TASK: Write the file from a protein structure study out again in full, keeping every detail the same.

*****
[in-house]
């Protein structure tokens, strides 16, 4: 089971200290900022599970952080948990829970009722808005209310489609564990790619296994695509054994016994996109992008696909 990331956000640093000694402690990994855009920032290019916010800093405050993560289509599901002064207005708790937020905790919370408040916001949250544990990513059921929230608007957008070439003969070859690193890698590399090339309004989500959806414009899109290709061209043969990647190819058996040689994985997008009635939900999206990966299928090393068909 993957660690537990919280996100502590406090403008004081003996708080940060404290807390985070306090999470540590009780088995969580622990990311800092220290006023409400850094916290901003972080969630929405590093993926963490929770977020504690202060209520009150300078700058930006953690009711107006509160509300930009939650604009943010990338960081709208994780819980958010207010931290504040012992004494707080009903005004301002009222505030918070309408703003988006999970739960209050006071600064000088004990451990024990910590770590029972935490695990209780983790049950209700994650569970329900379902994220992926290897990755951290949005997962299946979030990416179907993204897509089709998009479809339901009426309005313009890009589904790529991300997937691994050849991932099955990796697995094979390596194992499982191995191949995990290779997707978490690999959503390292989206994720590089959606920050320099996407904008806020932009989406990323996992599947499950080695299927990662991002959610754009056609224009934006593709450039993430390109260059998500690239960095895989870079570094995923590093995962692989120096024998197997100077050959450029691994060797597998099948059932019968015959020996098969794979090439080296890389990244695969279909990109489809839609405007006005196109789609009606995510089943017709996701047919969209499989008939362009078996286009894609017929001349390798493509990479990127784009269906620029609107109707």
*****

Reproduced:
[in-house]
């Protein structure tokens, strides 16, 4: 089971200290900022599970952080948990829970009722808005209310489609564990790619296994695509054994016994996109992008696909 990331956000640093000694402690990994855009920032290019916010800093405050993560289509599901002064207005708790937020905790919370408040916001949250544990990513059921929230608007957008070439003969070859690193890698590399090339309004989500959806414009899109290709061209043969990647190819058996040689994985997008009635939900999206990966299928090393068909 993957660690537990919280996100502590406090403008004081003996708080940060404290807390985070306090999470540590009780088995969580622990990311800092220290006023409400850094916290901003972080969630929405590093993926963490929770977020504690202060209520009150300078700058930006953690009711107006509160509300930009939650604009943010990338960081709208994780819980958010207010931290504040012992004494707080009903005004301002009222505030918070309408703003988006999970739960209050006071600064000088004990451990024990910590770590029972935490695990209780983790049950209700994650569970329900379902994220992926290897990755951290949005997962299946979030990416179907993204897509089709998009479809339901009426309005313009890009589904790529991300997937691994050849991932099955990796697995094979390596194992499982191995191949995990290779997707978490690999959503390292989206994720590089959606920050320099996407904008806020932009989406990323996992599947499950080695299927990662991002959610754009056609224009934006593709450039993430390109260059998500690239960095895989870079570094995923590093995962692989120096024998197997100077050959450029691994060797597998099948059932019968015959020996098969794979090439080296890389990244695969279909990109489809839609405007006005196109789609009606995510089943017709996701047919969209499989008939362009078996286009894609017929001349390798493509990479990127784009269906620029609107109707």